Load Balancing Best Practices

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In the modern digital landscape, speedy and dependable application performance for staff and customers is of utmost importance. As more businesses rely on online applications, handling fluctuating traffic volumes or infrastructure issues has become essential. This is where load balancing excels for on-premises, cloud and hybrid server and application deployments.

Load balancing spreads incoming traffic across multiple servers, providing optimal resource utilization and preventing bottlenecks. By distributing fluctuating workloads in real time, load balancing enhances application responsiveness, improves scalability, minimizes downtime and helps create a better user experience.

How Does a Load Balancer Work to Improve Performance?

A load balancer is like a traffic director for your infrastructure. Load balancers monitor various factors on application servers, such as server health, workload and response times. When an access request arrives, the load balancers direct the request to the most suitable servers based on the monitored factors. Different load balancing algorithms are available, and these range from relatively simple methods such as round robin to more complex methods like least connections and even routing based on the content.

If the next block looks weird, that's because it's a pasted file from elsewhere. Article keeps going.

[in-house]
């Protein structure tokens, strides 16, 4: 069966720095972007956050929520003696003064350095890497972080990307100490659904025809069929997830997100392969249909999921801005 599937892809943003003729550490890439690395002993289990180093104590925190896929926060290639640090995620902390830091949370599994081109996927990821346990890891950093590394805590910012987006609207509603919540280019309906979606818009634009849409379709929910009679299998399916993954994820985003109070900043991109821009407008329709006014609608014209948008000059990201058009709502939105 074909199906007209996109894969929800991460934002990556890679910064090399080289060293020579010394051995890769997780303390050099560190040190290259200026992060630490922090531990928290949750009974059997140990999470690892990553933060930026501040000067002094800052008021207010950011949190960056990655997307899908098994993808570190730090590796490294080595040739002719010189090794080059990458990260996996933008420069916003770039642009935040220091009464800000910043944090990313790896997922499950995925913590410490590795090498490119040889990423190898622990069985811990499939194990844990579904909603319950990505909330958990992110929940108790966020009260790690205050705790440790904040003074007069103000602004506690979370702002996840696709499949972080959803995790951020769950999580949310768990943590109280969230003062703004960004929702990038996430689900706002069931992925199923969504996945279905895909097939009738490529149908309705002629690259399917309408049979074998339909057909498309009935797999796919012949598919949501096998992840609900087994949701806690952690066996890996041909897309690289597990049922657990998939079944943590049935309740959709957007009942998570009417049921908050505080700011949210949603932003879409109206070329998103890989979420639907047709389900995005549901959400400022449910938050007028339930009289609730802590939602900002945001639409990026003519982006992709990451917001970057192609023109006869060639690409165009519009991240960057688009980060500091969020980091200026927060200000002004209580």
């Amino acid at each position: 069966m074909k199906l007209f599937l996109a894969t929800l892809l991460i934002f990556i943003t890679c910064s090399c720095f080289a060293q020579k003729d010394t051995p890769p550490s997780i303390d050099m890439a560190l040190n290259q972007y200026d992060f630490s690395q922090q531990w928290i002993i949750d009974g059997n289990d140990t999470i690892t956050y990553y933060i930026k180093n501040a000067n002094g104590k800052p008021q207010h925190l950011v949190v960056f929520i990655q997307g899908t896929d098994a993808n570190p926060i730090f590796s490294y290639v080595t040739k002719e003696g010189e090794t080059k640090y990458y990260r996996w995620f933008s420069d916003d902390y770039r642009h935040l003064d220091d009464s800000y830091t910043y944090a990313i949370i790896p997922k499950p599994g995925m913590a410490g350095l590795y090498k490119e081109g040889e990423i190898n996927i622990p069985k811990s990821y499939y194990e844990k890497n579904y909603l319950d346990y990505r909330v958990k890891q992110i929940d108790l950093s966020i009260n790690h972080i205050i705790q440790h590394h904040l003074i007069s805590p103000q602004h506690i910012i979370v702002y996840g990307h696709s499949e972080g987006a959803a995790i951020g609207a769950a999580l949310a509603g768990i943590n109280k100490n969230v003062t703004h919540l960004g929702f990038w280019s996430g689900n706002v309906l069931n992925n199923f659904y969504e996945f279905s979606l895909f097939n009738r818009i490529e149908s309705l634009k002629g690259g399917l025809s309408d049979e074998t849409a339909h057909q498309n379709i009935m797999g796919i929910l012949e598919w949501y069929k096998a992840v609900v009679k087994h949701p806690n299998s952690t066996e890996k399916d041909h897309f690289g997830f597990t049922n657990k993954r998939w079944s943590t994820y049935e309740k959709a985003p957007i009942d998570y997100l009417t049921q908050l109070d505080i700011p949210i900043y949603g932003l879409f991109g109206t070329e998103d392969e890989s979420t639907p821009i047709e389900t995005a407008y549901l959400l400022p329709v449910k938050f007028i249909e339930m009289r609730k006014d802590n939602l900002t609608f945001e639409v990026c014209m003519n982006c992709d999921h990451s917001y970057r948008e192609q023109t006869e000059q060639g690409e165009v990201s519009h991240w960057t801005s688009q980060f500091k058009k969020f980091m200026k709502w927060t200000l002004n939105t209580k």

Efficient load balancing spreads the load across the available infrastructure so that no single server gets overloaded, minimizing performance issues and potential service outages. Follow this link to read an explanation of “What is load balancing?”

Load Balancing FAQs

When discussing load balancing with organizations, we are frequently asked the questions that follow. In fact, several of these questions come from system admins who have been using load balancers from multiple suppliers for years! Everyone is on a continuous learning journey and that’s a good thing.

Here are the most common load balancing best practice FAQs we encounter.

1. What are the advantages of hardware-based load balancers?

Hardware-based load balancers offer exceptional performance and scalability, making them ideal for high-traffic environments. They provide dedicated hardware resources, resulting in a more consistent performance and much lower latency. However, they can be more expensive and less flexible than software-based options. In some high-security environments, specific regulations require a physical and dedicated device.